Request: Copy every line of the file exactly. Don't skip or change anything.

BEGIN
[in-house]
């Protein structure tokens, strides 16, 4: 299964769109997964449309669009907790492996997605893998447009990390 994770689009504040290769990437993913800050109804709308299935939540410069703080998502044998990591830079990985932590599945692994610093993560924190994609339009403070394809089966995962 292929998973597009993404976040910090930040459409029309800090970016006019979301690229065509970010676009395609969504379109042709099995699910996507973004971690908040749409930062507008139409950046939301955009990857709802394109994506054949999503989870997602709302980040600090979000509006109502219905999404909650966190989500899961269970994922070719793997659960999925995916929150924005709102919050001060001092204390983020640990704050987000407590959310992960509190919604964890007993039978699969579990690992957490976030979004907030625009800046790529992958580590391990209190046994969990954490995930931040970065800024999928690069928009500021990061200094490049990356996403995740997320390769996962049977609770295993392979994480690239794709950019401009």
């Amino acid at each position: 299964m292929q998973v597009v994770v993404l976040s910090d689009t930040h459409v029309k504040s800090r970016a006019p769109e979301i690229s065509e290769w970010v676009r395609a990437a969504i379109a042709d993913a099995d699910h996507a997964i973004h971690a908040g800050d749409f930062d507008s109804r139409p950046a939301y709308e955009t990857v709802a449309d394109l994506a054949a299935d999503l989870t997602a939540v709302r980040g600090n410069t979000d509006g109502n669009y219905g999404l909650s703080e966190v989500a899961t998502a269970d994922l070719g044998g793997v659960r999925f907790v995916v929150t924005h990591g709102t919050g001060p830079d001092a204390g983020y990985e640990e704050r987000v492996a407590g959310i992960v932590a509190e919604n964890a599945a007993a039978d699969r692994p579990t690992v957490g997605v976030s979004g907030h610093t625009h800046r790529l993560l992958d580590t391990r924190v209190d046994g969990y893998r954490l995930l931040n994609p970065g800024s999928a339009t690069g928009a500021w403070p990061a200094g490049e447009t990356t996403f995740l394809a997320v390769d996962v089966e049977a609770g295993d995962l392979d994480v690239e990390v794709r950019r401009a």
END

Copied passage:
[in-house]
């Protein structure tokens, strides 16, 4: 299964769109997964449309669009907790492996997605893998447009990390 994770689009504040290769990437993913800050109804709308299935939540410069703080998502044998990591830079990985932590599945692994610093993560924190994609339009403070394809089966995962 292929998973597009993404976040910090930040459409029309800090970016006019979301690229065509970010676009395609969504379109042709099995699910996507973004971690908040749409930062507008139409950046939301955009990857709802394109994506054949999503989870997602709302980040600090979000509006109502219905999404909650966190989500899961269970994922070719793997659960999925995916929150924005709102919050001060001092204390983020640990704050987000407590959310992960509190919604964890007993039978699969579990690992957490976030979004907030625009800046790529992958580590391990209190046994969990954490995930931040970065800024999928690069928009500021990061200094490049990356996403995740997320390769996962049977609770295993392979994480690239794709950019401009």
């Amino acid at each position: 299964m292929q998973v597009v994770v993404l976040s910090d689009t930040h459409v029309k504040s800090r970016a006019p769109e979301i690229s065509e290769w970010v676009r395609a990437a969504i379109a042709d993913a099995d699910h996507a997964i973004h971690a908040g800050d749409f930062d507008s109804r139409p950046a939301y709308e955009t990857v709802a449309d394109l994506a054949a299935d999503l989870t997602a939540v709302r980040g600090n410069t979000d509006g109502n669009y219905g999404l909650s703080e966190v989500a899961t998502a269970d994922l070719g044998g793997v659960r999925f907790v995916v929150t924005h990591g709102t919050g001060p830079d001092a204390g983020y990985e640990e704050r987000v492996a407590g959310i992960v932590a509190e919604n964890a599945a007993a039978d699969r692994p579990t690992v957490g997605v976030s979004g907030h610093t625009h800046r790529l993560l992958d580590t391990r924190v209190d046994g969990y893998r954490l995930l931040n994609p970065g800024s999928a339009t690069g928009a500021w403070p990061a200094g490049e447009t990356t996403f995740l394809a997320v390769d996962v089966e049977a609770g295993d995962l392979d994480v690239e990390v794709r950019r401009a």